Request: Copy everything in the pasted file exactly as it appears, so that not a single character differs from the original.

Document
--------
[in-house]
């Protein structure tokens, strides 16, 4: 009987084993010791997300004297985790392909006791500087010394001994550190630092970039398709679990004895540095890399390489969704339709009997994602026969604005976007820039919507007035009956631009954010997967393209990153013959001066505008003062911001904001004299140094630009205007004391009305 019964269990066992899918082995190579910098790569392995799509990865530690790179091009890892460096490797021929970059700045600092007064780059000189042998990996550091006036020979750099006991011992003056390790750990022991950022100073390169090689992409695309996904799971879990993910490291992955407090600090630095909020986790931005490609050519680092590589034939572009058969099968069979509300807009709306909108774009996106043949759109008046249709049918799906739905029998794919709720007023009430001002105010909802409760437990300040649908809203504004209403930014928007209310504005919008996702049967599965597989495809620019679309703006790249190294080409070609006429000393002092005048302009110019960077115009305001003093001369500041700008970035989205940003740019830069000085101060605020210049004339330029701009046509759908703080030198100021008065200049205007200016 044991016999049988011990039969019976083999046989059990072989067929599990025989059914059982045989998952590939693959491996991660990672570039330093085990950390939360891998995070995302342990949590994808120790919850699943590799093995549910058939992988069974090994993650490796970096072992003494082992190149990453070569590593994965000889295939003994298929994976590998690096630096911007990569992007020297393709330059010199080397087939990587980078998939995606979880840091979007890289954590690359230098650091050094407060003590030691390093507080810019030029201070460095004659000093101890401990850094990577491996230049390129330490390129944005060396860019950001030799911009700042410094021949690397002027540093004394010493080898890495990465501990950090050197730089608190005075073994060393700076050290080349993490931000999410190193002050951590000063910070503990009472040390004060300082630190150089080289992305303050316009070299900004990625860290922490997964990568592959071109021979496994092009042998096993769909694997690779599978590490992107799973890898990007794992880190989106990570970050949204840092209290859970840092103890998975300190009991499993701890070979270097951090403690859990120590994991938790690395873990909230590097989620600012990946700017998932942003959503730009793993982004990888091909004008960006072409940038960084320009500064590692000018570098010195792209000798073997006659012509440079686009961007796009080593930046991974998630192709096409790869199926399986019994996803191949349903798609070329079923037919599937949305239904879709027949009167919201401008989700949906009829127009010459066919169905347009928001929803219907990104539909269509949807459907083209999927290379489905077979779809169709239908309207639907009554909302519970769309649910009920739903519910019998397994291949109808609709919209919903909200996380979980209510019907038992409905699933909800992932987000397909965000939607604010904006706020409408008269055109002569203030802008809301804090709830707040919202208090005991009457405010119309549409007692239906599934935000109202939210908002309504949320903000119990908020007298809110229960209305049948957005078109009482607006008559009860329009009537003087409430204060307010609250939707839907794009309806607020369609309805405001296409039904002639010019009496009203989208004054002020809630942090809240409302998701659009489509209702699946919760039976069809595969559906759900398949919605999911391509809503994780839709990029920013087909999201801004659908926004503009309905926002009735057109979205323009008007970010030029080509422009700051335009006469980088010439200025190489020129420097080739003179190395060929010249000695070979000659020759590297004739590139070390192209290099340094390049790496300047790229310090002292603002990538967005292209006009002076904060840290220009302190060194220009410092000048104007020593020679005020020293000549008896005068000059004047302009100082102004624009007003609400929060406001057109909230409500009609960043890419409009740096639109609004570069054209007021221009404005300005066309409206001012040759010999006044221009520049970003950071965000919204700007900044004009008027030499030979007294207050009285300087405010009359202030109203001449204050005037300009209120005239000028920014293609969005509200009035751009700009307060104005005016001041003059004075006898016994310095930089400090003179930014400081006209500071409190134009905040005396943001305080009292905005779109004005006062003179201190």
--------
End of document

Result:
[in-house]
């Protein structure tokens, strides 16, 4: 009987084993010791997300004297985790392909006791500087010394001994550190630092970039398709679990004895540095890399390489969704339709009997994602026969604005976007820039919507007035009956631009954010997967393209990153013959001066505008003062911001904001004299140094630009205007004391009305 019964269990066992899918082995190579910098790569392995799509990865530690790179091009890892460096490797021929970059700045600092007064780059000189042998990996550091006036020979750099006991011992003056390790750990022991950022100073390169090689992409695309996904799971879990993910490291992955407090600090630095909020986790931005490609050519680092590589034939572009058969099968069979509300807009709306909108774009996106043949759109008046249709049918799906739905029998794919709720007023009430001002105010909802409760437990300040649908809203504004209403930014928007209310504005919008996702049967599965597989495809620019679309703006790249190294080409070609006429000393002092005048302009110019960077115009305001003093001369500041700008970035989205940003740019830069000085101060605020210049004339330029701009046509759908703080030198100021008065200049205007200016 044991016999049988011990039969019976083999046989059990072989067929599990025989059914059982045989998952590939693959491996991660990672570039330093085990950390939360891998995070995302342990949590994808120790919850699943590799093995549910058939992988069974090994993650490796970096072992003494082992190149990453070569590593994965000889295939003994298929994976590998690096630096911007990569992007020297393709330059010199080397087939990587980078998939995606979880840091979007890289954590690359230098650091050094407060003590030691390093507080810019030029201070460095004659000093101890401990850094990577491996230049390129330490390129944005060396860019950001030799911009700042410094021949690397002027540093004394010493080898890495990465501990950090050197730089608190005075073994060393700076050290080349993490931000999410190193002050951590000063910070503990009472040390004060300082630190150089080289992305303050316009070299900004990625860290922490997964990568592959071109021979496994092009042998096993769909694997690779599978590490992107799973890898990007794992880190989106990570970050949204840092209290859970840092103890998975300190009991499993701890070979270097951090403690859990120590994991938790690395873990909230590097989620600012990946700017998932942003959503730009793993982004990888091909004008960006072409940038960084320009500064590692000018570098010195792209000798073997006659012509440079686009961007796009080593930046991974998630192709096409790869199926399986019994996803191949349903798609070329079923037919599937949305239904879709027949009167919201401008989700949906009829127009010459066919169905347009928001929803219907990104539909269509949807459907083209999927290379489905077979779809169709239908309207639907009554909302519970769309649910009920739903519910019998397994291949109808609709919209919903909200996380979980209510019907038992409905699933909800992932987000397909965000939607604010904006706020409408008269055109002569203030802008809301804090709830707040919202208090005991009457405010119309549409007692239906599934935000109202939210908002309504949320903000119990908020007298809110229960209305049948957005078109009482607006008559009860329009009537003087409430204060307010609250939707839907794009309806607020369609309805405001296409039904002639010019009496009203989208004054002020809630942090809240409302998701659009489509209702699946919760039976069809595969559906759900398949919605999911391509809503994780839709990029920013087909999201801004659908926004503009309905926002009735057109979205323009008007970010030029080509422009700051335009006469980088010439200025190489020129420097080739003179190395060929010249000695070979000659020759590297004739590139070390192209290099340094390049790496300047790229310090002292603002990538967005292209006009002076904060840290220009302190060194220009410092000048104007020593020679005020020293000549008896005068000059004047302009100082102004624009007003609400929060406001057109909230409500009609960043890419409009740096639109609004570069054209007021221009404005300005066309409206001012040759010999006044221009520049970003950071965000919204700007900044004009008027030499030979007294207050009285300087405010009359202030109203001449204050005037300009209120005239000028920014293609969005509200009035751009700009307060104005005016001041003059004075006898016994310095930089400090003179930014400081006209500071409190134009905040005396943001305080009292905005779109004005006062003179201190």